Jul 3 / Dynamo Jakk

Understanding the Franchise Status of U.S. Citizens: Breaking the Chains of Constitutional Rights

Introduction:

One of the biggest concerns people have about the government is its ability to impose mandatory obligations that seem like involuntary servitude. But how does the government manage to do so without violating the Thirteenth Amendment's prohibition on involuntary servitude or the Fifth Amendment's prohibition on taking private property without compensation? In this blog, we will delve into the concept of statutory "U.S. citizen" or "national and citizen of the United States at birth" status and explore how it functions as a franchise status that is independent of one's domicile. We will also discuss how the U.S. Supreme Court has deemed the transformation of citizens into the equivalent of a "corporation sole" unconstitutional and illegal. If you're curious about the devious abuse of franchises that undermines your rights and challenges the constitutional bounds that protect your freedoms, read on.

The Nature of Franchise Status:

According to the provisions stated in 8 U.S.C. §1401, 26 U.S.C. §3121(e), and 26 C.F.R. §1.1-1(c), statutory "U.S. citizen" or "national and citizen of the United States at birth" status should be seen as a franchise status rather than a reflection of one's domicile. As franchisees, individuals in this status are treated as officers of a corporation and recognized as "persons" under federal law, effectively operating as a corporation wholly owned by the U.S. government. However, it is essential to note that the U.S. Supreme Court has declared this transformation of citizens and residents into a "corporation sole" as both unconstitutional and illegal. The Court questioned the jurisdictional basis for such a transformation, as explained in the following excerpt from Osborn v. Bank of U.S., 22 U.S. 738 (1824): "But if the plain dictates of our senses be relied on, what state of facts have we exhibited here? Making a person, makes a case; and thus, a government which cannot exercise jurisdiction unless an alien or citizen of another State be a party, makes a party which is neither alien nor citizen, and then claims jurisdiction because it has made a case."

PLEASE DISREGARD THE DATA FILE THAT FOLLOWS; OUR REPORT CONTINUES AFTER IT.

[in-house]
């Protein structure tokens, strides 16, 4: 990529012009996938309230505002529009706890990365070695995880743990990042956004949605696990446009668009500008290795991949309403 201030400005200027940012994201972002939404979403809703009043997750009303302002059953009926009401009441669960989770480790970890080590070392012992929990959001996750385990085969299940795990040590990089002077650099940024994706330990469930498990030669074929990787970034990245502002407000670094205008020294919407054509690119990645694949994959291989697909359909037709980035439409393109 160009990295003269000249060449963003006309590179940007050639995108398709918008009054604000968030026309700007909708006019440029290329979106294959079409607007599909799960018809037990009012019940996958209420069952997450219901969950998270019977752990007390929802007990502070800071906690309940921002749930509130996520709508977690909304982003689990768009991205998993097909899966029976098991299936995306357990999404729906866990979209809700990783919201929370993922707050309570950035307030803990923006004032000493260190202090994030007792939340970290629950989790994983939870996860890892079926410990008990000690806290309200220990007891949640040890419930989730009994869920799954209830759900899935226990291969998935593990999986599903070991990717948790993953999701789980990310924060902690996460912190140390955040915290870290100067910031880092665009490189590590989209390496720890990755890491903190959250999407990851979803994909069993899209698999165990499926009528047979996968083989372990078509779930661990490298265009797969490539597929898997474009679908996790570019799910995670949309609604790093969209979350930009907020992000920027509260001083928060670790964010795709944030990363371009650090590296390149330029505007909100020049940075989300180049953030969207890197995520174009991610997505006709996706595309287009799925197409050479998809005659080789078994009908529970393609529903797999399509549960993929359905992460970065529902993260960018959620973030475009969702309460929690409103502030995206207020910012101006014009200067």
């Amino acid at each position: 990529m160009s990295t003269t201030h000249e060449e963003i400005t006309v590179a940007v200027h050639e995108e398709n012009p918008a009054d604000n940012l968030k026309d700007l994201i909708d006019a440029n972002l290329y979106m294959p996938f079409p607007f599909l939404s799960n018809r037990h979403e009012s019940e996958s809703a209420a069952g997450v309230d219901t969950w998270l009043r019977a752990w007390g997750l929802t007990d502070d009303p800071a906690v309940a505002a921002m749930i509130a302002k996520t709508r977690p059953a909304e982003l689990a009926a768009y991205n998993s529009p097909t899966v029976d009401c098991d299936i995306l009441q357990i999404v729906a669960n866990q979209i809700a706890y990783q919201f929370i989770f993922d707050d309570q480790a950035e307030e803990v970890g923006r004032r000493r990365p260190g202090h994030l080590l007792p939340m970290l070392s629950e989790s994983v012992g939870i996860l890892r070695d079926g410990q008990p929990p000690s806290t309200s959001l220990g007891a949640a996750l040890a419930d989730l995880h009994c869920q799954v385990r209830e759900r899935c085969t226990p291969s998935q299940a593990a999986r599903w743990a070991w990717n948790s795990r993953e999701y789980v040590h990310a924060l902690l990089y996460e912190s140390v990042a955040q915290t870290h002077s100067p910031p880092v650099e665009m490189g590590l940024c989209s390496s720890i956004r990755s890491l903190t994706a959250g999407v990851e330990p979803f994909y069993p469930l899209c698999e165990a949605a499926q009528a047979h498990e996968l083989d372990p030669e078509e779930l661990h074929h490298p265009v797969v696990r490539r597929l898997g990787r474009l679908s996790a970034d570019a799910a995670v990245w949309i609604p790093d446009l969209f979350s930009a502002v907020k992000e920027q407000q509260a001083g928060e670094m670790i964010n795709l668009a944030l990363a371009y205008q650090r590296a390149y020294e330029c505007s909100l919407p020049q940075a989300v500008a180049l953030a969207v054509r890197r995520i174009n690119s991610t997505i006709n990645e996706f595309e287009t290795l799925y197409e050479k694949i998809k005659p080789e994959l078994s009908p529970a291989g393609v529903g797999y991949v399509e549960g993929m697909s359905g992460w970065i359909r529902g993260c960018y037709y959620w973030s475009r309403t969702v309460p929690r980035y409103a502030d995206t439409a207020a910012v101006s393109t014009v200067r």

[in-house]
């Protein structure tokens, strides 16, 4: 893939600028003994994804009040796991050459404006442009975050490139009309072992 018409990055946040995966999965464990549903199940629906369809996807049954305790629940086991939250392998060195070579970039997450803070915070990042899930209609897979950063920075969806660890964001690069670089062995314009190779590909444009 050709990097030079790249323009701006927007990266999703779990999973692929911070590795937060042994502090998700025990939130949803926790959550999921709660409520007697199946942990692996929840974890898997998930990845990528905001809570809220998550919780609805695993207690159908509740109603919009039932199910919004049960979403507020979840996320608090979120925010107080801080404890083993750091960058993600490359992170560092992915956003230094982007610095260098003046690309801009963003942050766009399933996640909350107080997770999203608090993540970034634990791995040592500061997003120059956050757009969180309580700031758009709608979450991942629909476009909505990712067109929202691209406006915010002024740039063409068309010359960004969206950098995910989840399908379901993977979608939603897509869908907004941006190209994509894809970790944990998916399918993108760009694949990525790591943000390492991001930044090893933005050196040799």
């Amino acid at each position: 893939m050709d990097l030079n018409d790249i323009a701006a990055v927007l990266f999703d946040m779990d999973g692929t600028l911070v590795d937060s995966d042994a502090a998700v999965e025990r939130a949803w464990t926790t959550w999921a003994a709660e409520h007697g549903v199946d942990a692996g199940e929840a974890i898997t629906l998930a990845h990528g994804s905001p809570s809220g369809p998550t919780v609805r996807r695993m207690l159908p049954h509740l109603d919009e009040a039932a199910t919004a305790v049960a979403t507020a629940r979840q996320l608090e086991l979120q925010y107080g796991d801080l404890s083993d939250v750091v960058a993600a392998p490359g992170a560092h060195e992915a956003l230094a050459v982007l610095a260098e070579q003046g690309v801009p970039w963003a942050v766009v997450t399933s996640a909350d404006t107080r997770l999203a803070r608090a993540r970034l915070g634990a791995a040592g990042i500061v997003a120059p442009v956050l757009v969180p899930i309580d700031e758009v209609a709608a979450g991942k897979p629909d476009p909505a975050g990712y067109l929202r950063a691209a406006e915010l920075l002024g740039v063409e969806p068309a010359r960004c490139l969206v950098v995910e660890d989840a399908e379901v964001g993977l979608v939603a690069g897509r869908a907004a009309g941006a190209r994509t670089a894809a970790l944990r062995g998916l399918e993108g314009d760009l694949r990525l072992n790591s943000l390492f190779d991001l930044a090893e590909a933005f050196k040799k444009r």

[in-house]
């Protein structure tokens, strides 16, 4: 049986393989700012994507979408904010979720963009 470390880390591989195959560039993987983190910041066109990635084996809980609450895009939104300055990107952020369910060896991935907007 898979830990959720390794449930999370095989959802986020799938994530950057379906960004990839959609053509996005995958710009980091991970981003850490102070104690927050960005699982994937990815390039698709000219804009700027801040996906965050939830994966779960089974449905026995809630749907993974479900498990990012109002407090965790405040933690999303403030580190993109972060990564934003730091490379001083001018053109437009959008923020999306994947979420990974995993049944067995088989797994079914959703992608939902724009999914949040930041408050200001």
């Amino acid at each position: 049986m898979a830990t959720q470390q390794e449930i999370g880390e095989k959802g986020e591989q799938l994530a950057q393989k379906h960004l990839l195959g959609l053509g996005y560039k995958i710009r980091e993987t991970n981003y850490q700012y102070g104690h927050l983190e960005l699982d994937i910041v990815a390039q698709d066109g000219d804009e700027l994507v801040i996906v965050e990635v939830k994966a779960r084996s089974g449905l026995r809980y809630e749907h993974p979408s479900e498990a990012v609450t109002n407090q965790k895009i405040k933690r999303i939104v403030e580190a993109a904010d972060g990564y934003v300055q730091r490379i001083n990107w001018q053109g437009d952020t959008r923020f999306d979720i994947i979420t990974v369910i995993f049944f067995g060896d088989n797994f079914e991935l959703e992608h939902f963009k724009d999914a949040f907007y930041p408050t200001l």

The Conflict with Constitutional Rights:

The obligations imposed on statutory "citizens" under various statutes create a conflict with the Thirteenth Amendment, which prohibits involuntary servitude. These obligations are considered civil statutory obligations, yet they seemingly contradict the constitutional prohibition. To understand how these statutes can enforce duties or obligations on statutory citizens without violating the Thirteenth Amendment, we must examine the two capacities in which humans can act: public and private. According to the legal maxim "Quando duo juro concurrunt in und personâ, aequum est ac si essent in diversis," when two rights (public and private) coincide within one person, they are treated as if they were separate entities. Therefore, the consent of the private individual is necessary to occupy a public office.

The Consent and Connection to Public Office: